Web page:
After the market, the army camp area starts. In this route, we saw innumerable army camps. That might be because this area is one of the highly sensitive areas along the entire India-China Border.
After some time, we reached Padma Dhaba. On the way, we have crossed the river and came to the other Bank. The Dhaba is on the bank of the river, on the narrow stretch of land between the road and the river.
It is a simple, neat, and clean facility for food. It also provides a toilet facility which is of immense help for people making a long drive. The same owner also runs a small cigarette shop alongside the Dhaba.
The food was good. They charged Rs. 80/- for Vegetarian Thali. For non-vegetarian Thali, the rate was Rs. 140/-. I guess. On inquiry, I came to know that their cook is Bengali. In all probability, that’s why the taste of the food was compatible with our taste buds.
During this entire trip, I found many Bengali-speaking people at Dirang and Tawang. They migrated primarily from Assam and ran small stationery shops, food stalls, Pan-Bidi shops, etc.
In Padma Dhaba, we met with a family returning on that day from Tawang. Their destination for the day was Dirang. They informed us that Tawang is fairly crowded and advised us to check Hotel Menda-La and Hotel White House for accommodation.
Another important piece of advice they gave to me was to start as early as possible for Bumla from Tawang. Though the local drivers take full charge for Bumla Pass and Shangetsar Lake (Madhuri Lake) trip from Tawang, they deliberately start late. In most cases, tourists like us had to skip Shangetsar Lake (Madhuri Lake) because the army did not allow them to venture to that side in the late afternoon. They also confirmed that yes, it was snowing at Sela.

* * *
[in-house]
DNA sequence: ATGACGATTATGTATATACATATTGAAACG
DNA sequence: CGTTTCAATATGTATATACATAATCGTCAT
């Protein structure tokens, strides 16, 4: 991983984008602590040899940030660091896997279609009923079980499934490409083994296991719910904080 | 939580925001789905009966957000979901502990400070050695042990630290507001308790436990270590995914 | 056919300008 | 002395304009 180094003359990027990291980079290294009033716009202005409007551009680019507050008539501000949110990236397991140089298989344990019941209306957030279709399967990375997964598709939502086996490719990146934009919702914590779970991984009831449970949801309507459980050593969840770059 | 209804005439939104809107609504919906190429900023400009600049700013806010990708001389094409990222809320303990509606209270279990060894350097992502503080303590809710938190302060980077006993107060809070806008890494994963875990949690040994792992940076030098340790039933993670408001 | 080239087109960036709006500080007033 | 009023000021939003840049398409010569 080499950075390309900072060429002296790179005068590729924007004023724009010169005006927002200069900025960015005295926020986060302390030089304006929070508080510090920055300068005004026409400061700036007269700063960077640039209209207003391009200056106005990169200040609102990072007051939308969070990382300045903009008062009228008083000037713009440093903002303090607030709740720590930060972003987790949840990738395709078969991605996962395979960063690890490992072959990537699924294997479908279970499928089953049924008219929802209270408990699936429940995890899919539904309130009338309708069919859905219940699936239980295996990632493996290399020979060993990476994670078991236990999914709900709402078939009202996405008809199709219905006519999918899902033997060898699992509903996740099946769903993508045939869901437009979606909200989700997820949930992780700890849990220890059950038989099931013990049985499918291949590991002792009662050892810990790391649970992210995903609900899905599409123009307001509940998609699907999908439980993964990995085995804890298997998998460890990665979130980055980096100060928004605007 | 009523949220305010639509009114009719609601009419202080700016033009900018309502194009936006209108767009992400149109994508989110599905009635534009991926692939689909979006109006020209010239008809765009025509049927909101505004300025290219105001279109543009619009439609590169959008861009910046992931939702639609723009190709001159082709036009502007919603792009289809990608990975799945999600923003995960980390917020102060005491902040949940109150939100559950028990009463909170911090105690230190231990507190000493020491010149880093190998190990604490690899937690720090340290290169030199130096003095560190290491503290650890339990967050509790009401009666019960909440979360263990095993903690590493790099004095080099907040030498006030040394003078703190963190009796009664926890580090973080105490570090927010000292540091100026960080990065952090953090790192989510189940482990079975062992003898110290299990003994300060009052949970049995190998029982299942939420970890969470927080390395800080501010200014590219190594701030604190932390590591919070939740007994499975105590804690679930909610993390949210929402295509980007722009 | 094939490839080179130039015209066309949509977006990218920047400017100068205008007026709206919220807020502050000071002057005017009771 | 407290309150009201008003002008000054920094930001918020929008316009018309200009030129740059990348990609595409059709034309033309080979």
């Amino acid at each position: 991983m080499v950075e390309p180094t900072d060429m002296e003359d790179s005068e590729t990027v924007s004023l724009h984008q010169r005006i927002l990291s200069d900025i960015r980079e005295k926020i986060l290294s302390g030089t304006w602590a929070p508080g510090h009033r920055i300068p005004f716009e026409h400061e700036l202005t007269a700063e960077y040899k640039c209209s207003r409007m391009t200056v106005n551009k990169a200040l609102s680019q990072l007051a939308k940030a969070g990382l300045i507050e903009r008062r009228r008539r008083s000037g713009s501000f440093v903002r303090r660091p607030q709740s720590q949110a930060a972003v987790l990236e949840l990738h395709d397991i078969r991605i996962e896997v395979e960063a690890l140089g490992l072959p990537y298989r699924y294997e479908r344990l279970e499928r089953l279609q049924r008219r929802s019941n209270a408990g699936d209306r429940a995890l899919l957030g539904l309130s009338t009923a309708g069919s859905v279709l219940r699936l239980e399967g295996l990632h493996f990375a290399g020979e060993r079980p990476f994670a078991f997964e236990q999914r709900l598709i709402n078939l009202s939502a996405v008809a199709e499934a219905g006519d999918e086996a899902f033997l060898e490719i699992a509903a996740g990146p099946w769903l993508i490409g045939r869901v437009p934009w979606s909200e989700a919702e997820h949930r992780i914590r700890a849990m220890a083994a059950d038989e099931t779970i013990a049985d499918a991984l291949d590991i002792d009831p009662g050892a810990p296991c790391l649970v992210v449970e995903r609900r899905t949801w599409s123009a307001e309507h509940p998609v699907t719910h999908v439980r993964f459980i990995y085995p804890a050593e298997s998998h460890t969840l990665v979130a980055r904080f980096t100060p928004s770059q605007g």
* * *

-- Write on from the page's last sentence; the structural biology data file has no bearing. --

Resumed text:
Dirang to Sela Pass
We started from Padma Dhaba around 1 pm. We noticed a few other eating places after Padma Dhaba and drove for 45 minutes – 1hour without any hassle. Both the sides of the road were completely green.
The ascent was gradual without many loops. The condition of the road was generally good and it was decently wide. There were a few muddy patches where the driving was a bit difficult but on an overall basis, it was a gentle and pleasant drive.
Thereafter, the steep ascent for Sela Pass commenced and so did the rains. What made driving more difficult are the innumerable number of loops. The intensity of rains was increasing in proportion to the height we were gaining.
The visibility was decreasing in inverse proportion. Managing the sharp curves with a steep incline in heavy rain and very poor visibility was too challenging.
Earlier, I drove at Kinnaur, Spiti, Kumaon, and Ghats of Western and Southern India. But drive to Sela Pass was of a different class. It is because of prolonged steep ascent, unending loops, strong wind, heavy rainfall/snowfall, and low visibility. Though I am not sure whether the weather we faced during our trip is a permanent feature of the Sela Pass.
The Innova was primarily on 1st gear and occasionally on 2nd gear. The headlights were on. The Horn did not get any respite. We finally reached Sela Pass around 3 pm.